Acosta makes several cameos in the text, and ELADATL is animated throughout by a rasquache sensibility similar to Acosta’s own, a bricolage aesthetic with an underdog spirit and sense of struggle that is “down but not out,” to borrow Tomás Ybarra-Frausto’s memorable formulation. Another rasquache forebear, Noah Purifoy, the L.A. Black assemblage artist and founder of the Watts Towers Art Center, also puts in an appearance –or his legendary desert “junk art” environment does, as an abandoned dirigible station. Nothing is thrown away, everything is repurposed — the form, or many forms, of ELADATL mark “an ongoing process of dodging erasure or denial,” in Foster’s words, “and individually, personally, reinventing community in order to survive.” As Romo observes, “the very way the book was created comes out of a particular political way of being.” Don’t be fooled by its wry, irreverent tone; this is a work of serious social imagination.
Given ELADATL’s rich texture and many layers, one must ask the question, can there even be a central storyline to a work like this? Perhaps it’s more accurate to say that there is what’s happening with the dirigibles, up in the sky, and there is what’s happening down below, an archaeology of everyday life in East L.A., with its own “mysteries,” also documented in the book, which includes over seventy pages of appendices. One overarching goal of the project, Foster tells us, “was to float the figure of the imagination over the historical landscape of the ordinary everyday and ask people to look.” The dirigible, with its slow-moving heft, drifting along erratic pathways, is the perfect incarnation of an imagination always in sight but just beyond reach of the predictable circuits of daily life (work, eat, sleep, repeat).
As we read on in ELADATL, the struggle to reactivate the dirigible lines begins to merge with the climate crisis, and the very real possibility that that there are no more possibilities to be had. Even as Mel and Tina, another young agent, hustle to get the ships back in the air, dirigible stations throughout Southern California are being repurposed by anarchist mutual aid groups and other community members to house climate refugees. At the South Gate station, Food Not Bombs “was showing Salt of the Earth and Buster Keaton’s Steamboat Bill over and over for refugees from the most recent firestorm . . . [and had] set up the vegetarian buffet for people who hadn’t had hot food in days, José Uriarte brought in his taco truck and set out the salsa, and even Ray Palafox mobilized Los Quemados to blast out cumbias or whatever they call it in a free concert.” ELADATL shows us what climate collapse looks like in the everyday:
That’s just how it is (when it’s not worse), everybody driving with their lights on even if it doesn’t help much to cut the blowing clouds of particulate and debris, pedestrians wearing face masks and head wraps, hunched over against it like a desert sandstorm, now there’s a haboob for you, everything glowing orange from sunlight refracted through carbon dioxide, they say, and the wind tearing through the streets . . . a telephone pole in an intersection, people driving around it, shipping container on top of a store, a billboard on top of parked cars.
In an eerie parallel to Marjorie Taylor Greene’s Jewish-lasers-from-space-caused-the-California-wildfires conspiracy theory, “experts and spokespersonifiers” insist that all of this is not, in fact, due to climate change, but the work of Hair Balls from Outer Space blasting Europe and the United States with Death Rays. While “white guys with automatic rifles” drive around “firing at anything suspicious,” the official response is the same old non-response: “trillions of spending on rockets” and “nukes to rain down on enemies and terrorists and stuff.”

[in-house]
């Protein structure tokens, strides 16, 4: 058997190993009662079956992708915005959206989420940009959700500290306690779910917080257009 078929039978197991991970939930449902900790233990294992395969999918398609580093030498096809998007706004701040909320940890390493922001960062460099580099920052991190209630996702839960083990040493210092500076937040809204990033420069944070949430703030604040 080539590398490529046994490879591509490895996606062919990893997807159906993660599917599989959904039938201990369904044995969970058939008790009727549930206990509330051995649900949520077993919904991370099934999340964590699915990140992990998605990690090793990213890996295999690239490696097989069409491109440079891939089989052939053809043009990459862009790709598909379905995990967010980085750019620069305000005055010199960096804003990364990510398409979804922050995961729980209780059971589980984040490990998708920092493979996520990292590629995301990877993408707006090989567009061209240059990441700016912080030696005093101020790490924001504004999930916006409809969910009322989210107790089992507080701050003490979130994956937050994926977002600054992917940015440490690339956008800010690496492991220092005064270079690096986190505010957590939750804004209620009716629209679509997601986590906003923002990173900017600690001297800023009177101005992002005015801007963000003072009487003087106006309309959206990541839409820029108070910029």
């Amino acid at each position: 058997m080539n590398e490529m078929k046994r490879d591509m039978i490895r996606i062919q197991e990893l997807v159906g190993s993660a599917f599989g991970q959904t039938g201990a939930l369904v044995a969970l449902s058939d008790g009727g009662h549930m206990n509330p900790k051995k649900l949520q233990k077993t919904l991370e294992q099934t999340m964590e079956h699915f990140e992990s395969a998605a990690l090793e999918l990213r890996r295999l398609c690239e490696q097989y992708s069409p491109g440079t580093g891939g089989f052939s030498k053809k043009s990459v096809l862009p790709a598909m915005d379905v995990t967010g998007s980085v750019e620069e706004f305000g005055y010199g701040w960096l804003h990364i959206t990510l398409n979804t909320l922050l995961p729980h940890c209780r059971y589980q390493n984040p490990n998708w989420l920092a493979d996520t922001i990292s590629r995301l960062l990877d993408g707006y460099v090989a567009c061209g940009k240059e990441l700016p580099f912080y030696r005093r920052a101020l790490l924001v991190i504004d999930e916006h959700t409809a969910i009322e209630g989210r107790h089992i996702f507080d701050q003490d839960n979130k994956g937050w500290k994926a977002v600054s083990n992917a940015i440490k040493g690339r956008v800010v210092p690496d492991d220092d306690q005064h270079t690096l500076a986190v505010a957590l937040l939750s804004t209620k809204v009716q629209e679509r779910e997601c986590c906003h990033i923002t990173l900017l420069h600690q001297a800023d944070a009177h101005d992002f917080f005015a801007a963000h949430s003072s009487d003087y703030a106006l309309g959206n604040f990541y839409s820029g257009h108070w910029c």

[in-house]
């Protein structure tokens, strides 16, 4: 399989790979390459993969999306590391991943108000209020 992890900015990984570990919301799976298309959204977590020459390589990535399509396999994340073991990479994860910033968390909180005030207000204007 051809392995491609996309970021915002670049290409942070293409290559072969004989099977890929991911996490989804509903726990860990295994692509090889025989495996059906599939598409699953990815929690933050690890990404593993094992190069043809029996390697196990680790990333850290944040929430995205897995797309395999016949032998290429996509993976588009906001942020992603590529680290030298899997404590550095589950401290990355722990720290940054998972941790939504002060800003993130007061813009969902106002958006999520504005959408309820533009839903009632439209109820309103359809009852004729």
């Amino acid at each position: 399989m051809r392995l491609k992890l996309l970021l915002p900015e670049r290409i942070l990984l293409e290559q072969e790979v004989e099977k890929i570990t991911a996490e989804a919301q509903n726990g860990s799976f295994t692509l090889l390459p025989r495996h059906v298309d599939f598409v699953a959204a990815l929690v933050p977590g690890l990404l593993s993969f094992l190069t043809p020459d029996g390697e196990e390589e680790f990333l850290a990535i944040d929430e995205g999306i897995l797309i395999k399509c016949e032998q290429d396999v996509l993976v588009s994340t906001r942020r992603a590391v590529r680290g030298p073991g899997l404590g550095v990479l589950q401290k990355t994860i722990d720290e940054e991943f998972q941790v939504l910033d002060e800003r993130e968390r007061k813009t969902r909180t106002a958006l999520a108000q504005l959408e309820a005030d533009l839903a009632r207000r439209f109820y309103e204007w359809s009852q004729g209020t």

Unabashedly experimental, ELADATL resists linear narrative at every turn, knocking time out of joint by bringing invisible histories to light and to life, not content to let the past be the past, nor the present be the present. This strategy reveals its full power in the moving scene where Mel and Tina briefly exit “the blasted smoke and particulate atmosphere” of full-on societal and climate apocalypse and “[descend] in actual sunshine and [merge] with the crowd into the infinitely forgetful city.” They suddenly find themselves marching towards downtown L.A. in the middle of something that looks a lot like the recent protests for George Floyd, or an immigrant rights protest, or a teachers’ strike—or as it happens these days, all three–running into old friends (who also happen to be Foster’s and Romo’s real-life comrades, fellow artists, writers, educators and activists), everyone glad to be there and be there together. Is this all in the past now, only a memory? Or is it a glimpse of what C.L.R. James called “the future in the present,” a way out of the nightmare – if, like Foster and Romo, we know where and how to look.
Sesshu Foster (left) Arturo Ernesto Romo (right)
Janet Sarbanes is the author of the short story collections Army of One and The Protester Has Been Released. Her book of essays, Letters on the Autonomy Project in Art and Politics, will be published by Punctum in 2021. She lives in Los Angeles and teaches in the MFA Creative Writing Program at CalArts.
 “Q & A with Sesshu Foster and Arturo Ernesto Romo, authors of ELADATL: A History of the East los Angeles Dirigible Air Transport Lines,” City Lights.
 Ybarra-Frausto, Tomás. “Rasquachismo: a Chicano sensibility.” In Chicano aesthetics : Rasquachismo, 5-8. Exh. cat., Phenix, Aruz. : MARS, Movimiento Artiscico del Rio Salado, 1989.